Install the new urethane front end bushings. Lube the **** out of 'em! It's common to get squeaks. If the bushings come with a tube of superlube, use it. Use it all.

Less we forget - broken balljoints are a royal pain in the ***! Consider replacing them while the trailing arms are still out. You can take 'em to the shop and have them pressed.

Position the front end adjuster in the cutout of the tube. Remember your direction of lift!

A fellow baja maniac by the name of Plahn sent these tips from Australia: when welding in the adjusters, try clamping a piece of angle to the tube, either side of the adjuster, in order to keep thing true. And be sure to note that lifting the front end when installing adjustors may create the need to replace the shocks in order to obtain the required lift. When the front end is out you may want to seam weld around the shocky towers to add strength.

Now for the fun part: using your old center bracket for reference, position the front end adjuster and weld it in. It has something like a 30-degree range of motion, so it's not an exact measurement, but you'll probably want the adjustment available in the lift direction instead of the lower direction!

Repeat the above for the other tube. If you were to cut both tubes at once, you'd need a jig to get 'em welded together straight again. You failed to make a jig - so don't do that!

If you're ambitious, or especially rough on your front end, get a piece of 3" by 6" sheet steel, bend it into a half-tube shape, and weld a gusset over the bottom of the bottom front end adjuster. This will keep you from breaking your front end in two on a big rock someday.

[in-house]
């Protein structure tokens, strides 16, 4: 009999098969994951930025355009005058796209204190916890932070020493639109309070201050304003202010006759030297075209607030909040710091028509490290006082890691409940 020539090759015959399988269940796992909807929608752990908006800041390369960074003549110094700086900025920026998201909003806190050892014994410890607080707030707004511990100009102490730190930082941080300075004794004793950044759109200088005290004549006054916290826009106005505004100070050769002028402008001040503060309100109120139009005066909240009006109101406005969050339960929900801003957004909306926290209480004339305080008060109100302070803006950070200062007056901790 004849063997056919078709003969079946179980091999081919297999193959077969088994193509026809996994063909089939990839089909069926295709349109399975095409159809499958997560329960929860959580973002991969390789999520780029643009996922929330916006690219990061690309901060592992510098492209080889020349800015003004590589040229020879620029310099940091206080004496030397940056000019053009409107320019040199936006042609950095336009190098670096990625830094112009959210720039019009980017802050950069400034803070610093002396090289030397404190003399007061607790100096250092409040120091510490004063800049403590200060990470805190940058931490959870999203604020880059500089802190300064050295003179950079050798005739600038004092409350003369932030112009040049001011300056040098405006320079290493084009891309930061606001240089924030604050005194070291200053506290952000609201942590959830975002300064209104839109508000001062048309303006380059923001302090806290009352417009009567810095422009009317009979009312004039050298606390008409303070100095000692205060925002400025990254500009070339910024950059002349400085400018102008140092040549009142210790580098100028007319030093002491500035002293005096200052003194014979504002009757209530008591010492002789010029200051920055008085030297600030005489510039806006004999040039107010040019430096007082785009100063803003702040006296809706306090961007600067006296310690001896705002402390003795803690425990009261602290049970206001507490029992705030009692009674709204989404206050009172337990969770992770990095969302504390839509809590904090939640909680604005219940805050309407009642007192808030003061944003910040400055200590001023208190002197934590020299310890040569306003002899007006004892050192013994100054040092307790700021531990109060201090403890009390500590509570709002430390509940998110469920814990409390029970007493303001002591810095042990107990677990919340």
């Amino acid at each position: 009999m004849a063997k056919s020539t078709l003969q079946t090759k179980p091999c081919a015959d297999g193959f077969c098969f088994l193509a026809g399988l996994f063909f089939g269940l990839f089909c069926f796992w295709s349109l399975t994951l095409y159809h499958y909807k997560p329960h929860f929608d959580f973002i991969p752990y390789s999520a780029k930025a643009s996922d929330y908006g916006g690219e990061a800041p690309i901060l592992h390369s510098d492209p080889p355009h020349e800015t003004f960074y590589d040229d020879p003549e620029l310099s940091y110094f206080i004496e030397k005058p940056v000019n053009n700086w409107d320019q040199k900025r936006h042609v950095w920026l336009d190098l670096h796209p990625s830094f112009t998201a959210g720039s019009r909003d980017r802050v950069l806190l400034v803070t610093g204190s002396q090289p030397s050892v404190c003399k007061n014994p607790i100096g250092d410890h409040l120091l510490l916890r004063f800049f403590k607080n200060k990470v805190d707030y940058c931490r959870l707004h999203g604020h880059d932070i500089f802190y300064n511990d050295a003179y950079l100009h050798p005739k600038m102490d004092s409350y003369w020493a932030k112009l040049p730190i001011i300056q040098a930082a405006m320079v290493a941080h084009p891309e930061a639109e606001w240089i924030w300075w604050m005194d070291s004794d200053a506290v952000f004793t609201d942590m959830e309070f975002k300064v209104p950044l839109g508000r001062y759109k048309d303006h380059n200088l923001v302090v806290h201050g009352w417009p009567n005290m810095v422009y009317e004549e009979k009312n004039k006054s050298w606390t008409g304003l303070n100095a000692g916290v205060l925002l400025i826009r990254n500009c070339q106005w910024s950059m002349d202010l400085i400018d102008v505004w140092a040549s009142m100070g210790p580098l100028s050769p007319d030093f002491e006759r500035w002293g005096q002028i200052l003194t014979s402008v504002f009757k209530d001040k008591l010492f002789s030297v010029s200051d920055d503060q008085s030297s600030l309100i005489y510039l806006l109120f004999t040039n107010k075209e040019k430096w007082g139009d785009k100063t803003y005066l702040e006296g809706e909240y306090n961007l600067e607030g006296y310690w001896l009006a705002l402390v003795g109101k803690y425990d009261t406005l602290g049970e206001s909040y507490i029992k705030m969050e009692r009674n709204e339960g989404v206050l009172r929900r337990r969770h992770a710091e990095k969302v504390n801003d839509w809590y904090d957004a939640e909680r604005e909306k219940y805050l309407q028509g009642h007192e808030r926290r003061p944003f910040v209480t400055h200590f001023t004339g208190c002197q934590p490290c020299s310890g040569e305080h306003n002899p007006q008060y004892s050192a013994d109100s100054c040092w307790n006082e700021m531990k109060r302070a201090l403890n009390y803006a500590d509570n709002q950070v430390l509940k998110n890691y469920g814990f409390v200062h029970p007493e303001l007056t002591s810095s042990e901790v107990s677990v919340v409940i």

Install the leafs & at least one trailing arm. Feed the leafs through the center of the front end adjuster. This is easier said than done: Point #1, the leaf springs have these depressions drilled into 'em, edgewise. Trailing arms have these cool allen-head lockdown bolts that sink into this depression. Thus, there's a right way and a wrong way to install the springs. Furthermore, there's two lockdowns on the new center piece of the adjusters - one is a little short allen screw, the other is the long sucker, and they're 90 degrees apart. The allen screw goes into the depression in the middle. So, you gotta be sure which direction you're installing!

TIP: Use the old center sections as a broach (holding bracket) to line up the springs & try to get 'em all in at once. You can weld one end of the springs together, this helps too but the weld will break instantly. You can use a dremmel tool to shape the ends of the springs a bit & get 'em to line up a bit easier.

Final check time: Is the smallish allenhead nut locked in to the depression in the center of the springs? When you turn the broach to line up the other hole (long sucker) are the depressions in the ends of the springs lined up in the correct direction? Hammer in the trailing arms, and tighten 'em on. Reassemble the front end (don't forget the steering damper). If the balljoints try to turn instead of tightening, put a jack under the offending component & add pressure to force the balljoint into the trailing arm harder. Or use a 2x4 as a lever arm, depending on direction - the effect is the same, and it's only temporary, it'll quit being difficult after a few more turns of the nut.

(Almost) final step: adjusting the adjusters. Do so in this order: First, tighten the springs together (that torsion sandwich is more effective when tight). Then, tighten the adjustment screw to force the springs to turn. Tighten the bottom tube hard, tighten the top tube less enthusiastically, due to the direction(s) of force on the balljoints / link pin. Finally, tighten the lockdown nuts.

Oh yeah - remember to reinstall the nose!